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Change of venue granted in Jenkins murder trial - WCAX.COM Local Vermont News, Weather and Sports-

Change of venue granted in Jenkins murder trial

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ST. JOHNSBURY, Vt. -

A Judge in Caledonia County has ruled the trial against Allen and Patricia Prue, who are accused of the 2012 murder of a well-liked teacher from St. Johnsbury Academy, will take place in a different county. Many residents of Caledonia County, who knew the victim Melissa Jenkins, are outraged by this decision.

"It's ridiculous, I think they should be tried right here," says Dennis Chamberlain of Danville. The change in venue is due to concern the alleged murderers would not get a fair trial in Caledonia. "Did Melissa get a fair trial? No," says Chamberlain.

Many share Chamberlain's view. And some say no matter who is selected for the jury panel, the end result will be the same.

"Everybody knows that they killed Melissa. So I don't care where they have the trial in the state of Vermont, I don't think it's going to make any difference," says Tom McGann of West Danville.

Defendants requested several times for a venue change. In a statement, Judge Robert R. Bent says he decided for the change of venue because of all the publicity this case is getting in Caledonia County.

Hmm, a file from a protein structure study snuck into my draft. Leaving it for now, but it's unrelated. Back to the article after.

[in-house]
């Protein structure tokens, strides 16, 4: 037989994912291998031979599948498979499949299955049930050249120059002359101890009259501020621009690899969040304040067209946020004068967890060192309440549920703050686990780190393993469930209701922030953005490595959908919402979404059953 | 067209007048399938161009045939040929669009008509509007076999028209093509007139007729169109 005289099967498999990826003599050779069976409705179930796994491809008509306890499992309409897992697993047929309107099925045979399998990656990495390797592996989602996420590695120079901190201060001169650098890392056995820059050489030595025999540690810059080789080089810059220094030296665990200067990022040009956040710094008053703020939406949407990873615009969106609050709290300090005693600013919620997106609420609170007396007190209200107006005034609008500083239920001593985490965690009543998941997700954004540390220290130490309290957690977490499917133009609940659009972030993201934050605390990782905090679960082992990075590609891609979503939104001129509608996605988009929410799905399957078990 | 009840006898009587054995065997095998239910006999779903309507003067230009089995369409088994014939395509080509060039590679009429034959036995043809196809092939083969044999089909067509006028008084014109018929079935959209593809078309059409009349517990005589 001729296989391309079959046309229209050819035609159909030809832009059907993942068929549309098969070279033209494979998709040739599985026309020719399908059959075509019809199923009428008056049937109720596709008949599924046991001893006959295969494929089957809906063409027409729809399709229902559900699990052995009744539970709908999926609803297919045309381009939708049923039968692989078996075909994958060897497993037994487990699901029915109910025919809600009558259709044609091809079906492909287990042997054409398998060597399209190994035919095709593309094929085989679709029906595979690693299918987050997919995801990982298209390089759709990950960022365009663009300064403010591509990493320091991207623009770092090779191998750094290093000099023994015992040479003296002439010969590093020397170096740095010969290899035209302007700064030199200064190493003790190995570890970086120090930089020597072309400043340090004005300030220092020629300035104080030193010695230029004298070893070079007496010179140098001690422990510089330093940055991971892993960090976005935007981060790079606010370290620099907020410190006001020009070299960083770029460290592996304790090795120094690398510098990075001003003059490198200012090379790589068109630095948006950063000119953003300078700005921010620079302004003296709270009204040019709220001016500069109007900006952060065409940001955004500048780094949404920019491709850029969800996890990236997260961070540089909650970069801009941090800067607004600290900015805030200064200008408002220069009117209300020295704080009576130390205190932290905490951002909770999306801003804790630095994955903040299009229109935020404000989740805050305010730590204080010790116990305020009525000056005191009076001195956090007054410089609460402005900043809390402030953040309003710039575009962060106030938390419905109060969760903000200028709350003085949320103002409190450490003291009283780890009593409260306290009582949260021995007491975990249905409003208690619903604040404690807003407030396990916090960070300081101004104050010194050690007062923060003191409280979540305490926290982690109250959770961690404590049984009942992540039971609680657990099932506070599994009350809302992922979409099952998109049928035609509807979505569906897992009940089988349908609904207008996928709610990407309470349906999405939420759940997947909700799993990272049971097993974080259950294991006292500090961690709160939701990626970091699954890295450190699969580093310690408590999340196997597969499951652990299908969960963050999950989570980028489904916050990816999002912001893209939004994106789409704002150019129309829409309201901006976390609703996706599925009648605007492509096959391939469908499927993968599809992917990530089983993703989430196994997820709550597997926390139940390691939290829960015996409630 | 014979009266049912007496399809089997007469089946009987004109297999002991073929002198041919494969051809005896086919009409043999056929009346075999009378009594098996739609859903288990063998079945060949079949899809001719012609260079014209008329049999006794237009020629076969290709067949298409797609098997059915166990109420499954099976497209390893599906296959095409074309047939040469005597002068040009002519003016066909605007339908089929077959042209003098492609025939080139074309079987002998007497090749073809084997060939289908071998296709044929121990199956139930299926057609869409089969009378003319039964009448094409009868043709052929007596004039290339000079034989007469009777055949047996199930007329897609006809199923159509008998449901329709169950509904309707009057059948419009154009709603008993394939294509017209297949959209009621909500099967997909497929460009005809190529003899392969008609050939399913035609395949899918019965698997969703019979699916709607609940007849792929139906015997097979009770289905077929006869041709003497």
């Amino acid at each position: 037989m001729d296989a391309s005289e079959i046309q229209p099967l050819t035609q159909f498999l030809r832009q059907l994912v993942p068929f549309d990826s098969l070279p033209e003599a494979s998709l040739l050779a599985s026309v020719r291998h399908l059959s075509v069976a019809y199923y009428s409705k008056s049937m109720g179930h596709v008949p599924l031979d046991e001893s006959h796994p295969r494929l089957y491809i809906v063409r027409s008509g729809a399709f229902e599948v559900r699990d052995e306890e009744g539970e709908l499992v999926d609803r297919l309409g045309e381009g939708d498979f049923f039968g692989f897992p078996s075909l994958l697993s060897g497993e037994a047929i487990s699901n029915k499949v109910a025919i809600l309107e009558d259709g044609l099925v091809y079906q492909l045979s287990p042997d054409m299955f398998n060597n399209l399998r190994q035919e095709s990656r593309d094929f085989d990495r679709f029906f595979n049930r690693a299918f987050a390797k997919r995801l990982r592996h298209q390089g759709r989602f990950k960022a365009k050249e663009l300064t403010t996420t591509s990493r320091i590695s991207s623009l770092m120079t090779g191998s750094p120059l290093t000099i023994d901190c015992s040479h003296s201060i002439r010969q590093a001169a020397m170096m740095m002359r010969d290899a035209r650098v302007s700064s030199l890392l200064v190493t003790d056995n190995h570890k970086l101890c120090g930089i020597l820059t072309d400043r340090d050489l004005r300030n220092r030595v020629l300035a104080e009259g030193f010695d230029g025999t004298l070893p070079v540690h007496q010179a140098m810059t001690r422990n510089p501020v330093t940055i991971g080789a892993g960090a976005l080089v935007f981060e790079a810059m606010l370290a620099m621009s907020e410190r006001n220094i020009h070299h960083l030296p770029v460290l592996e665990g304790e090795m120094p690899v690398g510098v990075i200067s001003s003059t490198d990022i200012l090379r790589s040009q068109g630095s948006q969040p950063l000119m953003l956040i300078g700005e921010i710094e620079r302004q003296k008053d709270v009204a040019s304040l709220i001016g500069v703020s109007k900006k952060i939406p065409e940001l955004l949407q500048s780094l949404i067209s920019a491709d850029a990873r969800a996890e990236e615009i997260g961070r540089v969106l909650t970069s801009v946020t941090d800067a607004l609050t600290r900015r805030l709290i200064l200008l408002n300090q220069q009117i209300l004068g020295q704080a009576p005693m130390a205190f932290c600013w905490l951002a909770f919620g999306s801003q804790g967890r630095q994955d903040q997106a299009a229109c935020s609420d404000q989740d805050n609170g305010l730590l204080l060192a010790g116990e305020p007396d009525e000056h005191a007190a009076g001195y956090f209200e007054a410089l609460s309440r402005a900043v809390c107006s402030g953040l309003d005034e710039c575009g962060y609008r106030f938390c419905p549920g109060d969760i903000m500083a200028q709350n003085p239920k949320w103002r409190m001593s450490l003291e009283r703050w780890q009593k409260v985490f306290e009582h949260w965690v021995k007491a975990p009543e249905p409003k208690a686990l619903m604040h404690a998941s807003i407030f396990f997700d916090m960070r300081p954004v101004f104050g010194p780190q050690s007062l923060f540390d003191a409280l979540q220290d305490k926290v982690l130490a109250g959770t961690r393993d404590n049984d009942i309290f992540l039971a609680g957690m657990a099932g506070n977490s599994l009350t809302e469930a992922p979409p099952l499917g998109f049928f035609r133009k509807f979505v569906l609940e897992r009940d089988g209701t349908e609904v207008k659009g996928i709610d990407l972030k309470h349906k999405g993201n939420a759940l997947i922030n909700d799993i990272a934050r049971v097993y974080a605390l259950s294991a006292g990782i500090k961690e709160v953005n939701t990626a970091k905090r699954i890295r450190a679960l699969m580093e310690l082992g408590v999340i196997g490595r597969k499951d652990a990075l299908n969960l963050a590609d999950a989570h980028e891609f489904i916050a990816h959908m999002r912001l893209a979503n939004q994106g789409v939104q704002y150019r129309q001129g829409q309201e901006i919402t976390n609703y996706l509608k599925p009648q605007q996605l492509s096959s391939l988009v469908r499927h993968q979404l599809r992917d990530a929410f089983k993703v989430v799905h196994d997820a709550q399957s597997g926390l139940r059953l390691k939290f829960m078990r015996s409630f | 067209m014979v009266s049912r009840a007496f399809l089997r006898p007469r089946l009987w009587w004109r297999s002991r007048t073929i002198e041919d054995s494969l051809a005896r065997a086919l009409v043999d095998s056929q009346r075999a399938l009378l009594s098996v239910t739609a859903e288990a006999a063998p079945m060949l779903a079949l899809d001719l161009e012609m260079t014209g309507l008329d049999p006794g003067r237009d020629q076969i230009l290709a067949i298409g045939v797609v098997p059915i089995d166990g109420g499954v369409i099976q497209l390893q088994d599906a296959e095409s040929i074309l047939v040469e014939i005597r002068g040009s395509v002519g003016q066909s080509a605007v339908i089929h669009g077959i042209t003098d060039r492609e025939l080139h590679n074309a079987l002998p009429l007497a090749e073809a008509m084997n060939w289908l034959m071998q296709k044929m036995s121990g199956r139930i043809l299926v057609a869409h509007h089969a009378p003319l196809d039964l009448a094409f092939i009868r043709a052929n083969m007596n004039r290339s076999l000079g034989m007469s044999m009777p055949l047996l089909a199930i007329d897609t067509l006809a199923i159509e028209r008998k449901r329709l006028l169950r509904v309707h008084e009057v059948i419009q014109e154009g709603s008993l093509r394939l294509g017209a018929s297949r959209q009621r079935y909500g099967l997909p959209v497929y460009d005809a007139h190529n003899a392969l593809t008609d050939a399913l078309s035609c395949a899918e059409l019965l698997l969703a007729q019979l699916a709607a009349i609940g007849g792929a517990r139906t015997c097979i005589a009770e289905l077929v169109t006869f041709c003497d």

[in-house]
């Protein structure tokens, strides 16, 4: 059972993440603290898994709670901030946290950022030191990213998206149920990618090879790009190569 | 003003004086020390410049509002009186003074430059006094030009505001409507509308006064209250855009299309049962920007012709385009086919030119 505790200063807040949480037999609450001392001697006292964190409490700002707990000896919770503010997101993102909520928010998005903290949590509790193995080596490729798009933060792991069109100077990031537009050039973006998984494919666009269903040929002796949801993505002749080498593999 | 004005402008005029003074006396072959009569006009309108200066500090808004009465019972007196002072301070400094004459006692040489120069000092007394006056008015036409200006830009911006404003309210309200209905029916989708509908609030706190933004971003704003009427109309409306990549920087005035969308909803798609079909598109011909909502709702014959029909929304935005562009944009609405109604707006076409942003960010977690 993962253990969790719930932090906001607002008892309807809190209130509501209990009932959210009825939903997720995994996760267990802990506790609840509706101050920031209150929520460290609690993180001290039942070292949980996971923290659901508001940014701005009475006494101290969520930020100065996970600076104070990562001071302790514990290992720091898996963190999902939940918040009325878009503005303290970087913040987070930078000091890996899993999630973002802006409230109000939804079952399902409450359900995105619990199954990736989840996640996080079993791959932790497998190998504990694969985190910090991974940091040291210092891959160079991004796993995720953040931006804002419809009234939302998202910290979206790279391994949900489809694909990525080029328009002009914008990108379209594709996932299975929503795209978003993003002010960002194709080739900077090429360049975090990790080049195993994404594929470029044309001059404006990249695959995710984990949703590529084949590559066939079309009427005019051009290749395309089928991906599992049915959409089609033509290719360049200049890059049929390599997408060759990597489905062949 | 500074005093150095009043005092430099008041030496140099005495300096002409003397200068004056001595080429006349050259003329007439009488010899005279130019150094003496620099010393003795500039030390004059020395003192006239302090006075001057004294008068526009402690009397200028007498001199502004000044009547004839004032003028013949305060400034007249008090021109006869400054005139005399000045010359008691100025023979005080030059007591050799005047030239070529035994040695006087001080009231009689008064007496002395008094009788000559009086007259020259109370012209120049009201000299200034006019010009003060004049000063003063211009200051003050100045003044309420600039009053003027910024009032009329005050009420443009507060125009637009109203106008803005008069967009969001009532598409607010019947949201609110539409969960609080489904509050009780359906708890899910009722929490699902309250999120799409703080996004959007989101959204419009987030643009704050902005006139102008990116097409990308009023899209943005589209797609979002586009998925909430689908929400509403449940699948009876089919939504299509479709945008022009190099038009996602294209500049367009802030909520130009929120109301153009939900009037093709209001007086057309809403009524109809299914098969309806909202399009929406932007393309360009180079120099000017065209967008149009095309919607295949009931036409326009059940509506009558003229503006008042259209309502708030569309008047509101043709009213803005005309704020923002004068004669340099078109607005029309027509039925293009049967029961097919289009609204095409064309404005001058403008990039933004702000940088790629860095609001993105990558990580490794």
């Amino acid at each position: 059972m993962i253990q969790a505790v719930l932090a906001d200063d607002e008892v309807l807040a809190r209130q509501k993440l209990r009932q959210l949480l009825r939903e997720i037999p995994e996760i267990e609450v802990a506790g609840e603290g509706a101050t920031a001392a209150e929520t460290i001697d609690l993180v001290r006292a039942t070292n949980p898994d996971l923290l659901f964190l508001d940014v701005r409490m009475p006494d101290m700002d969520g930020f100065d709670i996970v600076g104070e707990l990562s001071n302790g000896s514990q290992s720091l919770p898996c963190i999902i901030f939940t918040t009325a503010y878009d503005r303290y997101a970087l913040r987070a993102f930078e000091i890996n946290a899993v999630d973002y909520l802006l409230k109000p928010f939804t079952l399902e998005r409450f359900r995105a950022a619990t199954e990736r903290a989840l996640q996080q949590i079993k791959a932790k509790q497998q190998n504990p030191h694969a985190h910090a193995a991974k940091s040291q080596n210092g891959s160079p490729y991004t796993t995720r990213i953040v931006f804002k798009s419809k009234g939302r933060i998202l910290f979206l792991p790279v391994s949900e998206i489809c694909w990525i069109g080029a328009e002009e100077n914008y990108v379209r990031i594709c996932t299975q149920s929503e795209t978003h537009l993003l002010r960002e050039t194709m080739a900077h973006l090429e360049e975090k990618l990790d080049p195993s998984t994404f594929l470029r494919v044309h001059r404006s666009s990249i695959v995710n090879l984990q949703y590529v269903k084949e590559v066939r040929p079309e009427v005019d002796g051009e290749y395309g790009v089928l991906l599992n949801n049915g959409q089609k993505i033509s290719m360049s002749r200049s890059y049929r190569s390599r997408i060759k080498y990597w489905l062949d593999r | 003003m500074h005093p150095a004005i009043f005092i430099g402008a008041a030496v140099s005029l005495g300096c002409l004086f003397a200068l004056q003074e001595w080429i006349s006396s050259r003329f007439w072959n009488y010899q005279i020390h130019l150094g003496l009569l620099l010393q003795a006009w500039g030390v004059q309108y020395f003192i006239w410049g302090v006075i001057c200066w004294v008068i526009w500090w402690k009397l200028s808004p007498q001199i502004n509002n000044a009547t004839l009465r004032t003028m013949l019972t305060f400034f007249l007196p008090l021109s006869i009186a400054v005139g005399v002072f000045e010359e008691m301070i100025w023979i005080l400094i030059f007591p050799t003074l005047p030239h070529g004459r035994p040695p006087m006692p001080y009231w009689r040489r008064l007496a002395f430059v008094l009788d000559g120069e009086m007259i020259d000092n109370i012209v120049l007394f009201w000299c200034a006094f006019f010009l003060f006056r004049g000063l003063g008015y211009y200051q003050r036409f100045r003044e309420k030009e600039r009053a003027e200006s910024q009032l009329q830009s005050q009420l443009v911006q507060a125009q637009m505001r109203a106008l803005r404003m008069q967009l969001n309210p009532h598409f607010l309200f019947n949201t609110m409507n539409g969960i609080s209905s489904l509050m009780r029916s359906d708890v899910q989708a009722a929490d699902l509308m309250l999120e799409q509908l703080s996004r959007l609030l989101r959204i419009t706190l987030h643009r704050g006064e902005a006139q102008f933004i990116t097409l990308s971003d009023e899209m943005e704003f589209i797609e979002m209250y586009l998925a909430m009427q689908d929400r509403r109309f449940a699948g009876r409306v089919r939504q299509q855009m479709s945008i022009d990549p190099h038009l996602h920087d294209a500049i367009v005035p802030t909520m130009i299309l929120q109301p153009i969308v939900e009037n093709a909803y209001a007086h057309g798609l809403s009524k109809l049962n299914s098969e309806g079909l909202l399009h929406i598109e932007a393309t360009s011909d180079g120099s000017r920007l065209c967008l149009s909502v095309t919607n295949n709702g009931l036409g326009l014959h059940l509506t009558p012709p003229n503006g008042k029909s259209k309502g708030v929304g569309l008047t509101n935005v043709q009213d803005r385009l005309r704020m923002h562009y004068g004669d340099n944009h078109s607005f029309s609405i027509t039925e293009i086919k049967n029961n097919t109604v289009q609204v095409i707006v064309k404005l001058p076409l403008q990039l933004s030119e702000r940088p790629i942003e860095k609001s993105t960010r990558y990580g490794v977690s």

"The worst thing for the family would be if the defendants were convicted and then those convictions were overturned because there wasn't a change in venue," says Cheryl Hanna, a Vermont Law School Professor.

Hanna says she is not surprised by the decision. "It's even more important to have granted the change of venue, given that Caledonia County is small. It's rural Vermont, and it was going to be very hard to find jurors who weren't following that case very closely in the Caledonia record," she says.

The new location and date of the murder trial have not been set. And even those who live outside Caledonia County say a venue change may not matter in the end.

"Judging what went down, how it went down. Take it to California, it's not going to matter," says Mark Frost of Montpelier.

But, legal experts say ultimately receiving a fair trial, no matter the outcome, is the goal.

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